Towards Evidenced-Based Practice: A Comparison of Webinar to Classroom Instruction in Undergraduate Nursing Students

2.50
Hdl Handle:
http://hdl.handle.net/10755/202005
Type:
Presentation
Title:
Towards Evidenced-Based Practice: A Comparison of Webinar to Classroom Instruction in Undergraduate Nursing Students
Abstract:
(41st Biennial Convention) Title Towards evidenced-based practice: A comparison of Webinar to Classroom Instruction in undergraduate nursing students. Purpose                 Synchronous (real-time) platforms such as Adobe® Acrobat® Connect and Elluminate Live® are being used in universities to deliver online seminars or webinars. Testimonials on the Wimba Classroom website applaud this technology yet published research on webinar effectiveness is lacking. If evidence is to drive educational practice, research of sufficient rigor is needed. An experimental study was therefore conducted to test the following hypothesis: baccalaureate student nurses randomly assigned to  webinar instruction will score higher on a posttest administered immediately after a 30 minute learning module than baccalaureate student nurses randomly assigned to classroom instruction. Method The study was a two-group posttest only design guided conceptually by the andragogy in practice model and Bloom's revised taxonomy. 303 nursing students in a southern US university were randomly assigned to receive an optional learning module. The final sample was 113 webinar and 111 classroom participants. Participants in each semester level received the module at the university, on the same day, by the same instructor, using the same PowerPoint, and the same timed proctored online posttest. The posttest was a custom exam developed by Elsevier HESI® Testing. Results A positive Levene's test prompted use of the Welch's t-test. Based on an alpha of .05 no statistically significant difference was noted between the groups, t(215.8) = 0.251, p = .40. In this study of undergraduate nursing students webinar was as effective as classroom instruction in achieving learning outcomes. Conclusion. Possible threats to internal validity were explored and justified. This study addressed a gap in education research and provides beginning evidence of sufficient rigor (a power of .74 for a small effect) of the effectiveness of webinar instruction in undergraduate nursing students. Ongoing challenges and future global implications are discussed.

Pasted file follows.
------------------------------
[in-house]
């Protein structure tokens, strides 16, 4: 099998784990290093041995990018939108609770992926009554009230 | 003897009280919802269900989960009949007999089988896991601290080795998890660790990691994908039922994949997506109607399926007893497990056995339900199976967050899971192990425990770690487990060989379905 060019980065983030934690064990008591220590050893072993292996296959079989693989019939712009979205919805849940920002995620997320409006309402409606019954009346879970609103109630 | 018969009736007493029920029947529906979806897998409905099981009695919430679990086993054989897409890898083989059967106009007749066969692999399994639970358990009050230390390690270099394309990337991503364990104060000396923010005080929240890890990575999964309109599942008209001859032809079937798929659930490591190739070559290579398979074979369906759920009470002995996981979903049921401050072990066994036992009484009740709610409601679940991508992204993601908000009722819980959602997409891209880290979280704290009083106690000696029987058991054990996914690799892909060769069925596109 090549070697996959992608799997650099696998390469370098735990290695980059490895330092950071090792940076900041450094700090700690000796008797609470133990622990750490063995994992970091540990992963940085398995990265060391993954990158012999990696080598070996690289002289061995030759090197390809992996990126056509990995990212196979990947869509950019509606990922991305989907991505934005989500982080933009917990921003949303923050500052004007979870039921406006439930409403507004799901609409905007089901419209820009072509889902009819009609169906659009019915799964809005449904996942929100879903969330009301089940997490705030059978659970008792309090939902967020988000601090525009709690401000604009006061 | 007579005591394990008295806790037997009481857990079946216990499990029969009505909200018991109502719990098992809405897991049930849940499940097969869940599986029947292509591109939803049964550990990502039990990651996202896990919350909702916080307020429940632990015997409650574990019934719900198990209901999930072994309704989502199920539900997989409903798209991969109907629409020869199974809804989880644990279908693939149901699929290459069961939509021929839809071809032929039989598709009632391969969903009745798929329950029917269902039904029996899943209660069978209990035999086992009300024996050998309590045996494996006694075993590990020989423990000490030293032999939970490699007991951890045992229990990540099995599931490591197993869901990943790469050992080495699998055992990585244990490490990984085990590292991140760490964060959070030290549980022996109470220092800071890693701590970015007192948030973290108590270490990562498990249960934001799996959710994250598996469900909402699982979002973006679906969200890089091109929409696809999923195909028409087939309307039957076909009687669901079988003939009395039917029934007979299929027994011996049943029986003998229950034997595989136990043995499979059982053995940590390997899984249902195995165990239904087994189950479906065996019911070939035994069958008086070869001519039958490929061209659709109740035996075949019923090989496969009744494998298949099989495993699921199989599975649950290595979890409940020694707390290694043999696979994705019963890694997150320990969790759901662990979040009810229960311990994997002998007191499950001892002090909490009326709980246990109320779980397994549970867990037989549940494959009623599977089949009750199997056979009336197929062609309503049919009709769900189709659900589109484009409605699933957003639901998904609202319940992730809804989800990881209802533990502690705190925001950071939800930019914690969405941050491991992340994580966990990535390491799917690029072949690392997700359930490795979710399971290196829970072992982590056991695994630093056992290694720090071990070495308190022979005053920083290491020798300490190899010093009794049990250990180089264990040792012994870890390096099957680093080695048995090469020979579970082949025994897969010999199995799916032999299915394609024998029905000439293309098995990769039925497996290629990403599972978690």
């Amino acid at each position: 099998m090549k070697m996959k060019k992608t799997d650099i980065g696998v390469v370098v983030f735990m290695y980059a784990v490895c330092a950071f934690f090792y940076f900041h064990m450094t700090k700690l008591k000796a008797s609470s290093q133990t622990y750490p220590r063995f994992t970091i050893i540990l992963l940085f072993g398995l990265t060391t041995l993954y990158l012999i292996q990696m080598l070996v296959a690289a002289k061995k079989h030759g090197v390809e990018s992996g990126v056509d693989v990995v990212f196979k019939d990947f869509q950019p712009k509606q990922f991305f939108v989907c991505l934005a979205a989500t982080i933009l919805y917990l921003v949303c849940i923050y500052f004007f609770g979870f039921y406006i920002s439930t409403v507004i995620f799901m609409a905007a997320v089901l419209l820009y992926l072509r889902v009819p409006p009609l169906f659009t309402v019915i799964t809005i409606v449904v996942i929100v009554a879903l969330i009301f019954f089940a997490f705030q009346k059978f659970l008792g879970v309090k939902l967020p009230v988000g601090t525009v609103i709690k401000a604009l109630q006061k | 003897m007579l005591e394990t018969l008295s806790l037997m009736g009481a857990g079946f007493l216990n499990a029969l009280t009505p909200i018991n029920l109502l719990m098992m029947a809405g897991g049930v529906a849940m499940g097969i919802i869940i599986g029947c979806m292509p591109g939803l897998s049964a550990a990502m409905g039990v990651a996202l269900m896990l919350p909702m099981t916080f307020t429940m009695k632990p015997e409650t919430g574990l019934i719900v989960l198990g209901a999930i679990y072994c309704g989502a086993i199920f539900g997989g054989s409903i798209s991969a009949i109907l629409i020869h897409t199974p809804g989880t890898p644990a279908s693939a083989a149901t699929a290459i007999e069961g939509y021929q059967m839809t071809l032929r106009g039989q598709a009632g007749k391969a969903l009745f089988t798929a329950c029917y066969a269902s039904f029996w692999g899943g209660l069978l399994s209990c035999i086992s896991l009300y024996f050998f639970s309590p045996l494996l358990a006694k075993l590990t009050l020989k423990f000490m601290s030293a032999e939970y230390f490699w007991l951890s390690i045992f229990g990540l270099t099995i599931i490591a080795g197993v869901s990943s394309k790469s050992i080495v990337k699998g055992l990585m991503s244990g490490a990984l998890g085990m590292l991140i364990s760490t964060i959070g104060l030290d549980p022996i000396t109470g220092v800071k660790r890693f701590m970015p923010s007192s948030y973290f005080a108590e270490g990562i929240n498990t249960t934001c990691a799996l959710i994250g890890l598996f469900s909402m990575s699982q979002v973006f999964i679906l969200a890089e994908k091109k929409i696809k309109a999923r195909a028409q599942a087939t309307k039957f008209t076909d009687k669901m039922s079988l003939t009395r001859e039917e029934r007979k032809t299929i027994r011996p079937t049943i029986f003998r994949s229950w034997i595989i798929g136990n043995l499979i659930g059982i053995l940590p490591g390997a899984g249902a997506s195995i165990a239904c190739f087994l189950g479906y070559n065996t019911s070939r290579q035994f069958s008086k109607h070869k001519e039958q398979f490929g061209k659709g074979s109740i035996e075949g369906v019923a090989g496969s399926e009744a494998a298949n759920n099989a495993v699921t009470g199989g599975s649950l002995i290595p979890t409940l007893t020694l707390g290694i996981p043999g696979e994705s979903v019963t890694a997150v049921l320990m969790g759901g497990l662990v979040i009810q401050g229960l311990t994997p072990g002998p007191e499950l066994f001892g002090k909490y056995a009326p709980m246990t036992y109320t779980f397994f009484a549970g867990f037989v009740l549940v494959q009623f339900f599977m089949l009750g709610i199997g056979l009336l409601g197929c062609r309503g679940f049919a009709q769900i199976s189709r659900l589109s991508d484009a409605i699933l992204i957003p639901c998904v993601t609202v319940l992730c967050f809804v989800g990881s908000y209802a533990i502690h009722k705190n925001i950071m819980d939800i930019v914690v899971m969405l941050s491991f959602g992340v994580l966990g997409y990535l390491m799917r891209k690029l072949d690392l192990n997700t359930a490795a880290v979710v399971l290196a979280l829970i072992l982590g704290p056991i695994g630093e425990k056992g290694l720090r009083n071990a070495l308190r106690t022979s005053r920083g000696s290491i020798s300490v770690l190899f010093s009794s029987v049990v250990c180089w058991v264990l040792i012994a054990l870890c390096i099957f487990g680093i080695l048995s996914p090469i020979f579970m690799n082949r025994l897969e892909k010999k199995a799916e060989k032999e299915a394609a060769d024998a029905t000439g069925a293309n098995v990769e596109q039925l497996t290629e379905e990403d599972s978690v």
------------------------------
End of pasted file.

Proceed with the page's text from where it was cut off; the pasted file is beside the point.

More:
Keywords:
online; education; webinar
Repository Posting Date:
11-Jan-2012
Date of Publication:
4-Jan-2012
Sponsors:
Sigma Theta Tau International

Full metadata record

DC FieldValue Language
dc.typePresentationen_GB
dc.titleTowards Evidenced-Based Practice: A Comparison of Webinar to Classroom Instruction in Undergraduate Nursing Studentsen_GB
dc.identifier.urihttp://hdl.handle.net/10755/202005-
dc.description.abstract(41st Biennial Convention) Title Towards evidenced-based practice: A comparison of Webinar to Classroom Instruction in undergraduate nursing students. Purpose                 Synchronous (real-time) platforms such as Adobe® Acrobat® Connect and Elluminate Live® are being used in universities to deliver online seminars or webinars. Testimonials on the Wimba Classroom website applaud this technology yet published research on webinar effectiveness is lacking. If evidence is to drive educational practice, research of sufficient rigor is needed. An experimental study was therefore conducted to test the following hypothesis: baccalaureate student nurses randomly assigned to  webinar instruction will score higher on a posttest administered immediately after a 30 minute learning module than baccalaureate student nurses randomly assigned to classroom instruction. Method The study was a two-group posttest only design guided conceptually by the andragogy in practice model and Bloom's revised taxonomy. 303 nursing students in a southern US university were randomly assigned to receive an optional learning module. The final sample was 113 webinar and 111 classroom participants. Participants in each semester level received the module at the university, on the same day, by the same instructor, using the same PowerPoint, and the same timed proctored online posttest. The posttest was a custom exam developed by Elsevier HESI® Testing. Results A positive Levene's test prompted use of the Welch's t-test. Based on an alpha of .05 no statistically significant difference was noted between the groups, t(215.8) = 0.251, p = .40. In this study of undergraduate nursing students webinar was as effective as classroom instruction in achieving learning outcomes. Conclusion. Possible threats to internal validity were explored and justified. This study addressed a gap in education research and provides beginning evidence of sufficient rigor (a power of .74 for a small effect) of the effectiveness of webinar instruction in undergraduate nursing students. Ongoing challenges and future global implications are discussed.  en_GB
dc.subjectonlineen_GB
dc.subjecteducationen_GB
dc.subjectwebinaren_GB
dc.date.available2012-01-11T11:04:54Z-
dc.date.issued2012-01-04en_GB
dc.date.accessioned2012-01-11T11:04:54Z-
dc.description.sponsorshipSigma Theta Tau Internationalen_GB
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